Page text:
Technically, Blackwell terms Bloom “the biggest show I’ve directed here,” adding, “What we have in the middle of it is a concert — a rock ‘n’ roll concert in the middle of a play. There are amps and monitors and guitars and sound equipment and sound boards and mixers … all while trying to do a play. The learning curve around what is required to give that rock ‘n’ roll sound has been a real education.”
“I hope people take away an understanding of the extraordinary artistry and enriched musical history of this area,” adds Blackwell.
“It is a testament to whatever is in the water in Peterborough that so many artists, over half a century now, have chosen to make their homes and their lives in Peterborough. I hope this play will celebrate them.”
Last but not least, Bloom also stars Griffin Clark and Owen Stahn who portray the two best friends with a musical dream. Both perform in real life as members of the Toronto-based band The Silvers which they co-founded.
With original songs written by Dixon and Dave Tough, arrangements by Dixon, musical direction by Justin Hiscox, costume design by Meredith Hubbard, set design by Esther Vincent, fight direction by Edward Belanger, and choreography by Monica Dottor, Bloom: A Rock ‘n’ Roll Fable runs Tuesdays to Saturdays from July 2nd to July 27th, with curtain at 6 p.m.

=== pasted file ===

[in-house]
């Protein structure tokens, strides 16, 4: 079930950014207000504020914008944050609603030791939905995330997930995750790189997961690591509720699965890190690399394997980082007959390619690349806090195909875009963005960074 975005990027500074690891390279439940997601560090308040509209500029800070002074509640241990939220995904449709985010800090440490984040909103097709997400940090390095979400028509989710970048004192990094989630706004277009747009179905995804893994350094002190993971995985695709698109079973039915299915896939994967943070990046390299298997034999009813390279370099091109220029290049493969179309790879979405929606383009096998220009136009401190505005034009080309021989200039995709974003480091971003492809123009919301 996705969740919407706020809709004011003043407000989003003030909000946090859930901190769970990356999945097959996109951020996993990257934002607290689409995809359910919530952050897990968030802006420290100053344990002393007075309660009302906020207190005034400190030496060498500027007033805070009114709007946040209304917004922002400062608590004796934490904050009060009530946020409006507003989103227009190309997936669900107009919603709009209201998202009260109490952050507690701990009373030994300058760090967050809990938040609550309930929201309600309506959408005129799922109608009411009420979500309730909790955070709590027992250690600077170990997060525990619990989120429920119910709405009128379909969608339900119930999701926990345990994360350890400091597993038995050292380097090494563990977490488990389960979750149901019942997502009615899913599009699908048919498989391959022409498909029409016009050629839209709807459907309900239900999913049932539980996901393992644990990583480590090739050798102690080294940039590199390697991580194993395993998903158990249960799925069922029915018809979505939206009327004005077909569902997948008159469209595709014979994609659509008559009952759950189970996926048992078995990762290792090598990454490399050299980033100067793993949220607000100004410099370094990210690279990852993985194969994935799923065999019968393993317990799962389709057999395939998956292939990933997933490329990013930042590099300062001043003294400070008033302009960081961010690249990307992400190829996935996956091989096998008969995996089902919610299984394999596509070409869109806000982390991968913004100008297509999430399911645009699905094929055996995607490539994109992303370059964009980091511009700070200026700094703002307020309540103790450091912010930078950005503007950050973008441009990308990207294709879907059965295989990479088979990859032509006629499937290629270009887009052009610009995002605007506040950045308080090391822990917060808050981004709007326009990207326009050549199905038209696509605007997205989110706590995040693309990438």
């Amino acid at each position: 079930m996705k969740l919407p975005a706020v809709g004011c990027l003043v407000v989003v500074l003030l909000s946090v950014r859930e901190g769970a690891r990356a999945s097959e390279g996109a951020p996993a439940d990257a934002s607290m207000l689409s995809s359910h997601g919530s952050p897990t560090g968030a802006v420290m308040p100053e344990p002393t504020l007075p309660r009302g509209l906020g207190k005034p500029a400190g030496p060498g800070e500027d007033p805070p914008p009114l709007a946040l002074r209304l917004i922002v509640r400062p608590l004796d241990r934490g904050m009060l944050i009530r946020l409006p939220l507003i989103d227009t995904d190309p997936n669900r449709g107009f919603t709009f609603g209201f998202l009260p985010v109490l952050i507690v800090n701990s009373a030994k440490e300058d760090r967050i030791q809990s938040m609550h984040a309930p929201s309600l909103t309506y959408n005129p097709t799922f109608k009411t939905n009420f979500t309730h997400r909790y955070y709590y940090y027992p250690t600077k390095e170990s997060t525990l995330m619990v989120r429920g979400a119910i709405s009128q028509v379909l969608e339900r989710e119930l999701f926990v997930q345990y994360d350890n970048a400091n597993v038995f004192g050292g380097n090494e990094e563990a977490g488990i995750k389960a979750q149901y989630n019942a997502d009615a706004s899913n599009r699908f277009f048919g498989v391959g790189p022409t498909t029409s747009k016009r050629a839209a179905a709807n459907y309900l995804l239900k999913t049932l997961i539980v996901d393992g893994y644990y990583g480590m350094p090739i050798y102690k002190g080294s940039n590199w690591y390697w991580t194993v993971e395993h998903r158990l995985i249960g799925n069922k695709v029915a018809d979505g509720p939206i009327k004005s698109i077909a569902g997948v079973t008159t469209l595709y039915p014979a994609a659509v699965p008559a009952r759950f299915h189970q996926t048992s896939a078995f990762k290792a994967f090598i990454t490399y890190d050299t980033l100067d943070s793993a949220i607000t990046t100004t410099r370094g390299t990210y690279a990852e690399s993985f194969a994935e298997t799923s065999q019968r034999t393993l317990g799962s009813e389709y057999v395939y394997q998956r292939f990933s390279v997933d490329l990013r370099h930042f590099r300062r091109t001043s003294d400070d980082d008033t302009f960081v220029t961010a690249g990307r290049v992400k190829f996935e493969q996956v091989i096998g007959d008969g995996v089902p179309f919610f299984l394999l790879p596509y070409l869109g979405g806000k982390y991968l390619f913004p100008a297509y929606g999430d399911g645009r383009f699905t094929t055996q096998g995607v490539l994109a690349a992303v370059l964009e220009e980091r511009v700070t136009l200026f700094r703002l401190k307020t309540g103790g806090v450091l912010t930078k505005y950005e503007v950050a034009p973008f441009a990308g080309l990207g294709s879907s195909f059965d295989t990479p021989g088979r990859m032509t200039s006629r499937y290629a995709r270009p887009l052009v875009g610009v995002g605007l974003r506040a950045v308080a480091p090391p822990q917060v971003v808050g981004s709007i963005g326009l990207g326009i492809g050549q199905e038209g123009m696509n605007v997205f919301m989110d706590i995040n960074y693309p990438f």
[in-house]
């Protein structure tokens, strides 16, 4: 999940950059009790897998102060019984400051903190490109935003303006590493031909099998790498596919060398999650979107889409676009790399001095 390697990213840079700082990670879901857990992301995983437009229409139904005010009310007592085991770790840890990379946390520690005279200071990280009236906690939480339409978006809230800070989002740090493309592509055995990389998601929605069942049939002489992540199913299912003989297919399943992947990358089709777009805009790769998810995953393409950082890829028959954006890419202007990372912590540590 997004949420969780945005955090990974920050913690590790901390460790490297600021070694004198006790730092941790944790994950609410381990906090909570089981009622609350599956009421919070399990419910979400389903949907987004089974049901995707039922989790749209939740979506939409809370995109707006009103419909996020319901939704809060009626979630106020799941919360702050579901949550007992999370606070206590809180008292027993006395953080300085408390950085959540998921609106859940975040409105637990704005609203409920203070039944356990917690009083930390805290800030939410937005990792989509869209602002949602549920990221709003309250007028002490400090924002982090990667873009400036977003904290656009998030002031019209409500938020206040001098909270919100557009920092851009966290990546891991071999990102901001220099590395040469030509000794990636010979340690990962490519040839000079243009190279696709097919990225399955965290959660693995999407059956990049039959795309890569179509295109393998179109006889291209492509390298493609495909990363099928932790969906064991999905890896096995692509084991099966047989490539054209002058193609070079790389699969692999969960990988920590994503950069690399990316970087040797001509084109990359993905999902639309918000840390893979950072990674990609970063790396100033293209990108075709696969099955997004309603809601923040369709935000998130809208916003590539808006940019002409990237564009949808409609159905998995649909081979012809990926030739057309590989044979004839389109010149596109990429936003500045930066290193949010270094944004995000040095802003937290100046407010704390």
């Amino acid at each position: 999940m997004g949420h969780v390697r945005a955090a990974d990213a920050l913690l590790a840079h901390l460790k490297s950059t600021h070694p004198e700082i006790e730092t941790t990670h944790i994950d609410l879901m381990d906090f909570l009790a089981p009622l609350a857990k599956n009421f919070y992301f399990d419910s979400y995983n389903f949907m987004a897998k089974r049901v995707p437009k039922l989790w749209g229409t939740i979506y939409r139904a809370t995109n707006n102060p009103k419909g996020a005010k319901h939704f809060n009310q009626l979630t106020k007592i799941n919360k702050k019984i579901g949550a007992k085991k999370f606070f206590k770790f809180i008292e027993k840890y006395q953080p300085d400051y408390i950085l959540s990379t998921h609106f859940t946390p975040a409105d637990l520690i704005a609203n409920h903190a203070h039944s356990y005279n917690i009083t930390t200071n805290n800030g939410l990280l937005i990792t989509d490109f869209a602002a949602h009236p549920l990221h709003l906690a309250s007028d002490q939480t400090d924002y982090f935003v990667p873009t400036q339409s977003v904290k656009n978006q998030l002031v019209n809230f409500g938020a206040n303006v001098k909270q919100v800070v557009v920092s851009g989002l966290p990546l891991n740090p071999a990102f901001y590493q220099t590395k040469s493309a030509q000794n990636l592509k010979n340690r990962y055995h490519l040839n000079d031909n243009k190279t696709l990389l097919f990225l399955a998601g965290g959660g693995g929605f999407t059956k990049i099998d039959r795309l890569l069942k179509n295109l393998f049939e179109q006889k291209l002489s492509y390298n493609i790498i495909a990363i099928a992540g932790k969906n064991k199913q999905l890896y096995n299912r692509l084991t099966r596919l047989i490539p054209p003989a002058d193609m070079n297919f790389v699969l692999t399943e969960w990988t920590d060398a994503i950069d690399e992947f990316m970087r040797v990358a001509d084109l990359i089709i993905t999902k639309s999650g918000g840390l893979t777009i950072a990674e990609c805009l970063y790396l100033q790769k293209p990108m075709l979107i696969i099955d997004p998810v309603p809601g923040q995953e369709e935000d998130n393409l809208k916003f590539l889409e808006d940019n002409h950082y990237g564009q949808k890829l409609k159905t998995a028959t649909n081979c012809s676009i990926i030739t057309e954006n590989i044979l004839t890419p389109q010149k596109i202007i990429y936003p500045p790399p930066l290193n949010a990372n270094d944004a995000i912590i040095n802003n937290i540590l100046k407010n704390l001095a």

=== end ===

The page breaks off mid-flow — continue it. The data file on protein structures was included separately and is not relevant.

Sold-out preview performances take place on July 2nd and 3rd, with opening night on Thursday, July 4th. There will be an additional performance on Monday, July 22, also at 6 p.m.
Advance tickets can be purchased by phone at 705-932-4445, online at www.4thlinetheatre.ca, at 4th Line Theatre’s box office in Millbrook at 4 Tupper Street and in Peterborough at the Peterborough Museum and Archives at 300 Hunter Street East (atop Armour Hill). Tickets can also be purchased from 4 to 6 p.m. on performance nights at the Winslow Farm (779 Zion Line, Millbrook) but are subject to availability.
Bloom: A Rock ‘n’ Roll Fable is the first of two productions to be staged by 4th Line Theatre this summer. Carmel, written by Robert Winslow and Ian McLachlan, will be staged from August 6th to 31st. Watch kawarthaNOW.com for more details of that play as its premiere draws nearer.